By Traci L. Gaffney
When you own a home, car, boat, motorcycle, lawnmower, appliance, etc., it is expected that you would need to do some maintenance to keep such items in good working order. Sometimes we do preventative maintenance, before something goes wrong. Other times, we need to respond to a sound or leak that informs us immediate attention is required.
Because children tend to grow up, in spite of what we feed them, say to them, and even sometimes do to them, we assume little or no relationship maintenance is required. Let’s face it, if they go on strike, we pull the “I’m the boss” card. If they become a squeaky wheel, we ask them to stop squeaking.
If we don’t maintain our relationships with our children, it is similar to not having all of the gauges on the dashboard of our car. We are driving blind. The only real difference is that we can replace our car or our engine, if they break down. We can’t replace our child, and it’s not easy to restore their inner peace when they crash and burn.
Just think …
- Like appliances and cars, some issues with our children can go unnoticed for a long period of time. It doesn’t mean the problem isn’t developing; it just means we haven’t noticed it yet.
- Our children may “appear” to be doing fine. But, if we haven’t checked in and connected, if we haven’t done the regular maintenance to know that things are fine, we may be surprised around the corner.
- When an appliance breaks, we replace it. When our kids check out, we have drug and alcohol issues, long term emotional trauma, and broken relationships; costly on many levels.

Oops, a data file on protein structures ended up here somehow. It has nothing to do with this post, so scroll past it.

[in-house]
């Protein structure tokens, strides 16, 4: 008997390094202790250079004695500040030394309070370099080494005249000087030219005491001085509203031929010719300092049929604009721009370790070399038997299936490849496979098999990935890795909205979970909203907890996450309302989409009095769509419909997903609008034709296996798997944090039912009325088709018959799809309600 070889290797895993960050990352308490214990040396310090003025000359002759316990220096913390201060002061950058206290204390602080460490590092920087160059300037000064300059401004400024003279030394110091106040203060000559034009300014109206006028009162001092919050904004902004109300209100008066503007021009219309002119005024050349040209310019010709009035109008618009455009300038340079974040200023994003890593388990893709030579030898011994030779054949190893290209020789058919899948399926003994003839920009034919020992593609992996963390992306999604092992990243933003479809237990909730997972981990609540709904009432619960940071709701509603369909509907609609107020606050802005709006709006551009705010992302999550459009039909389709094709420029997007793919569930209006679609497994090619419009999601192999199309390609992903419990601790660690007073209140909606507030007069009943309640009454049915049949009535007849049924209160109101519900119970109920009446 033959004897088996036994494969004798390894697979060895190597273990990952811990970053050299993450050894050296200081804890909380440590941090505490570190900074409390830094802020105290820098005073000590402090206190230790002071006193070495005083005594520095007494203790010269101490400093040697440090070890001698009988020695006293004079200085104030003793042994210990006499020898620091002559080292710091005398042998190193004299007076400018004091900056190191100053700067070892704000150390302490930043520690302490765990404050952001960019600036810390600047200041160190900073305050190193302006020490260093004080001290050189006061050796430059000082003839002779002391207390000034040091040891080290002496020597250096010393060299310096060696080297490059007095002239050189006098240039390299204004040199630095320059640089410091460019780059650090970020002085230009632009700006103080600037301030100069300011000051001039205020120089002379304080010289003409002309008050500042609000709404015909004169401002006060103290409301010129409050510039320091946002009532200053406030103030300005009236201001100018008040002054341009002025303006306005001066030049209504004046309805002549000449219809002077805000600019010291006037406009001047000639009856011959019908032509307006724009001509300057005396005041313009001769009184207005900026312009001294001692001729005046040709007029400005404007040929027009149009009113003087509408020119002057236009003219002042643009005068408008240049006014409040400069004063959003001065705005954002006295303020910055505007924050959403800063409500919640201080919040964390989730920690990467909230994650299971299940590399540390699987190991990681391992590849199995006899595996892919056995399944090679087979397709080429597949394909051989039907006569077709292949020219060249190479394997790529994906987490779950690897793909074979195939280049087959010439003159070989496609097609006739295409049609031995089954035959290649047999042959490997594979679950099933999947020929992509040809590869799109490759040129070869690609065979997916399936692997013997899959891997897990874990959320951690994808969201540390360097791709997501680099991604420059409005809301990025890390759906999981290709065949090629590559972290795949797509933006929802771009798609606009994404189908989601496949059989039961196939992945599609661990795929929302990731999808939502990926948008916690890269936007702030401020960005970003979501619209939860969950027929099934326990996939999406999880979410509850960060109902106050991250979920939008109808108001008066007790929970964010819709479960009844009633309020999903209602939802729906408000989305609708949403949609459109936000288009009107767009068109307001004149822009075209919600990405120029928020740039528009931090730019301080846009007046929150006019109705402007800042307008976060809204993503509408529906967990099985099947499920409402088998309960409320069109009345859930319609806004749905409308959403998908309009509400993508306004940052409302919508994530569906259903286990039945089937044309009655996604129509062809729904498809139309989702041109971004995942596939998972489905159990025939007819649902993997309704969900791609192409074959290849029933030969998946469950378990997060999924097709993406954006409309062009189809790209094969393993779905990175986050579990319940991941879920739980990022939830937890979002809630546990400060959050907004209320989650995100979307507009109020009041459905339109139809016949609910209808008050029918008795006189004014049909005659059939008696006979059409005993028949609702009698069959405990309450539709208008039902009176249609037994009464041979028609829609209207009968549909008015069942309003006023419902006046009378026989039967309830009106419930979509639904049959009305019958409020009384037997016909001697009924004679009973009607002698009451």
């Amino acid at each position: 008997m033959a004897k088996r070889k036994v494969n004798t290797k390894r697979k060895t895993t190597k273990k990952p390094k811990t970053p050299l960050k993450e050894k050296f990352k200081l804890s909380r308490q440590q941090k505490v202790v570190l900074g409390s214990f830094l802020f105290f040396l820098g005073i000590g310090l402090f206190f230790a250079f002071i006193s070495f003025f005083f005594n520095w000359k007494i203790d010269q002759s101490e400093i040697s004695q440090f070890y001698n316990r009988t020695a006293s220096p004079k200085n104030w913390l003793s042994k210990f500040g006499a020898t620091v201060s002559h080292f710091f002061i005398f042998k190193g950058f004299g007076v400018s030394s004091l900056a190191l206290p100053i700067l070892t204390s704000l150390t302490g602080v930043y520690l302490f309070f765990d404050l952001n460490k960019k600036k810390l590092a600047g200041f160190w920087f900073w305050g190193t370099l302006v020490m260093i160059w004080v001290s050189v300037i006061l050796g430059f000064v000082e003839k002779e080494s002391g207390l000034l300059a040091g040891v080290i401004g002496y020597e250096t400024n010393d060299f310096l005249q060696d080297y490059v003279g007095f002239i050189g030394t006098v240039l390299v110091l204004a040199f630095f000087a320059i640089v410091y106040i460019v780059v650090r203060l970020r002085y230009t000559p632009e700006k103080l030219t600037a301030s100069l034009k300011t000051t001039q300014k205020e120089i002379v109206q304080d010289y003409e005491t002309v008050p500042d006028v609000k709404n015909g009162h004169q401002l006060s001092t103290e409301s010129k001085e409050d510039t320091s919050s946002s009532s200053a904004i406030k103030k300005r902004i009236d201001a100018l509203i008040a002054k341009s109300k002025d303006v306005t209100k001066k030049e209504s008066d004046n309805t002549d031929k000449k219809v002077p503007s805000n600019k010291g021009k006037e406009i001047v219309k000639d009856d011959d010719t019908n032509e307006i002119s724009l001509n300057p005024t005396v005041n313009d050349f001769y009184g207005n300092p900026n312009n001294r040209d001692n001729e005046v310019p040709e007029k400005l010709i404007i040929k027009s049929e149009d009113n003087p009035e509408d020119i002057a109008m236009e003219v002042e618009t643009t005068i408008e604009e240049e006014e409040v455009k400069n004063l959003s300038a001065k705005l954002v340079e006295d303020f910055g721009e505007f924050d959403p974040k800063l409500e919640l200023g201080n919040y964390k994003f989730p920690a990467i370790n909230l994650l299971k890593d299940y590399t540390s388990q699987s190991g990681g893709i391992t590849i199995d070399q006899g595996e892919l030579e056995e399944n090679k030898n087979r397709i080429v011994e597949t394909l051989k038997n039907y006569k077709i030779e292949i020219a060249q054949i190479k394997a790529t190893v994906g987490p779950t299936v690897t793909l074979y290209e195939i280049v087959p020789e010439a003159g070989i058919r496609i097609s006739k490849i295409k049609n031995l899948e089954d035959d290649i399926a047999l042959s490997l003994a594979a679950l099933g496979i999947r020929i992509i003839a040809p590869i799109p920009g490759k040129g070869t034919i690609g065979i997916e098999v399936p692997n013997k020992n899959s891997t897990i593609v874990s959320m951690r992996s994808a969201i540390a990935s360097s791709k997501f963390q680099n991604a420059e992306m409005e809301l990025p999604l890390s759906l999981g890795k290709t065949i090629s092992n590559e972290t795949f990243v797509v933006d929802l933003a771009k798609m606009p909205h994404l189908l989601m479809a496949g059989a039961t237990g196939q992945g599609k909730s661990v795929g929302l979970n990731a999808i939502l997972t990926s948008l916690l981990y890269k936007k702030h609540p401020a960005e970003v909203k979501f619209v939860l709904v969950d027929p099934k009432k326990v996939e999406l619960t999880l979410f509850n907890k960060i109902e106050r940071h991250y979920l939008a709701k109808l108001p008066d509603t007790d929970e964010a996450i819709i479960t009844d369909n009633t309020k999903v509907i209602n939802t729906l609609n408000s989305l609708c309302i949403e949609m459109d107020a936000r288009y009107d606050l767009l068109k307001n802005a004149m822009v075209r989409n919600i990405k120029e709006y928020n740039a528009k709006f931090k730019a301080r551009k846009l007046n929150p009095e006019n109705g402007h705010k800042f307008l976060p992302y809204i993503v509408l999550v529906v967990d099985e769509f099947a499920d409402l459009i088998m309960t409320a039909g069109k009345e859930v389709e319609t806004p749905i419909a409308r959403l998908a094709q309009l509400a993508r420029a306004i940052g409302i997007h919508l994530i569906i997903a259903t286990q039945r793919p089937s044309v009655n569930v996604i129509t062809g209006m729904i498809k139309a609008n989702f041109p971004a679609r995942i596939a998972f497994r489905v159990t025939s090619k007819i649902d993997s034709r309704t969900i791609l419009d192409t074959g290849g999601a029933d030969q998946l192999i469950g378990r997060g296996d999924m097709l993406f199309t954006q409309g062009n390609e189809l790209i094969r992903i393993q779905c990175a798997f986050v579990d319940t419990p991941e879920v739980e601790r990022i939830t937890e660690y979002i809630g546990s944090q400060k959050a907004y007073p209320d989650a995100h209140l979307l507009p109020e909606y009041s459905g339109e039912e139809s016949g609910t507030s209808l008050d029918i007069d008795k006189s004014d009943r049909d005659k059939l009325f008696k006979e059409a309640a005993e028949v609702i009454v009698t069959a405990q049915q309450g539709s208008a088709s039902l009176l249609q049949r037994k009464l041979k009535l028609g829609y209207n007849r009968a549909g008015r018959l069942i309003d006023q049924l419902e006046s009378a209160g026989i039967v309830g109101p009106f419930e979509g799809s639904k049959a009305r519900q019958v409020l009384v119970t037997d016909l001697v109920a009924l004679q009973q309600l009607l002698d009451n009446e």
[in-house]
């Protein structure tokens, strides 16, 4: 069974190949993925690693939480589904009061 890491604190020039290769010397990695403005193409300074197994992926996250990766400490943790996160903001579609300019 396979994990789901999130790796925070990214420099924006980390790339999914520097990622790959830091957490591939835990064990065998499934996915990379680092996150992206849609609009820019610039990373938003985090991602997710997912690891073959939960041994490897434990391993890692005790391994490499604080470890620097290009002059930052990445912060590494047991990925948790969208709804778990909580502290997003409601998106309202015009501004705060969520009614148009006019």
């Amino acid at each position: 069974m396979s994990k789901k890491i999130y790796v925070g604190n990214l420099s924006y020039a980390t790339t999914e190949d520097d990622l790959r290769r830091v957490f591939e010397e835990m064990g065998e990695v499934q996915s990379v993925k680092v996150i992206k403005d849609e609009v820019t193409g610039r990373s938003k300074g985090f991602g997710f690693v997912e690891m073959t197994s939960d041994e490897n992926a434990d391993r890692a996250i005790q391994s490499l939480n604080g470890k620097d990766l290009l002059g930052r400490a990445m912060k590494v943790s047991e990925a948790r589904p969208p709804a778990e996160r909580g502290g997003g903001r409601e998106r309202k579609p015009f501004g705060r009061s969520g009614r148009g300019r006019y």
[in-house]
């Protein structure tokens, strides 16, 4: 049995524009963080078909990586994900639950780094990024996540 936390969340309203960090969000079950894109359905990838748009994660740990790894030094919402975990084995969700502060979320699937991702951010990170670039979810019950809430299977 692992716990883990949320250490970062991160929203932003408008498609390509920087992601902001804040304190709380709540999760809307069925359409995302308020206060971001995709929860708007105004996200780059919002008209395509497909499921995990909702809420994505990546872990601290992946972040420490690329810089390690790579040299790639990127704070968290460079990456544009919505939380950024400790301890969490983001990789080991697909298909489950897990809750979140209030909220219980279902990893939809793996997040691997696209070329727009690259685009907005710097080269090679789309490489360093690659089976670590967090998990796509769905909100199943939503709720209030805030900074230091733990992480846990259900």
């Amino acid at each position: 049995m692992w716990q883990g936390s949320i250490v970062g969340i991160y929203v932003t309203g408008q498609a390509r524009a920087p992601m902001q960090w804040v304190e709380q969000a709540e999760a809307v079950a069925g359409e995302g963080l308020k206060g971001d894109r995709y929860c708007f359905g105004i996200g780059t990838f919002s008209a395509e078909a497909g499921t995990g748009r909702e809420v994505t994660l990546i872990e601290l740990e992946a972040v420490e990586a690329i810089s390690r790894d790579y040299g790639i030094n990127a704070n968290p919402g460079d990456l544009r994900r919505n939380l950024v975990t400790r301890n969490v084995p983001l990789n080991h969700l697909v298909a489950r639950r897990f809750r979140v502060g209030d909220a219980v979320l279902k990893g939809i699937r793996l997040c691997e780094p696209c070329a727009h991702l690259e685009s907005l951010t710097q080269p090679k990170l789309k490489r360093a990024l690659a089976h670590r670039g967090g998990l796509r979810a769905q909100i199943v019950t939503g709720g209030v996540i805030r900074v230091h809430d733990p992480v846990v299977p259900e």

Some questions to ask yourself:
- Am I noticing any new behaviors in my child?
- Has my child stopped talking to me?
- What kind of friends are they attracting? Why?
- Have their grades changed?
- Do I see him smile as often as he used to?
- Does she look and sound happy?
- How long has it been since I checked in?
- When was our last quality time together?
- Do I know what my child loves to do with me?
Sometimes children are going through stages and phases, and there is nothing to worry about. Knowing your child, continually building a respectful relationship with them, and having a sense of your child’s personal “norm,” will allow you the ability to determine the difference between a stage shift and a potential problem.
Children don’t always have words for what they are feeling. If you check in on a regular basis, you can catch potential issues early. Continue building trust and connection with your children, no matter their ages. It will bless them more than you can imagine, and will allow you to leave a beautiful legacy.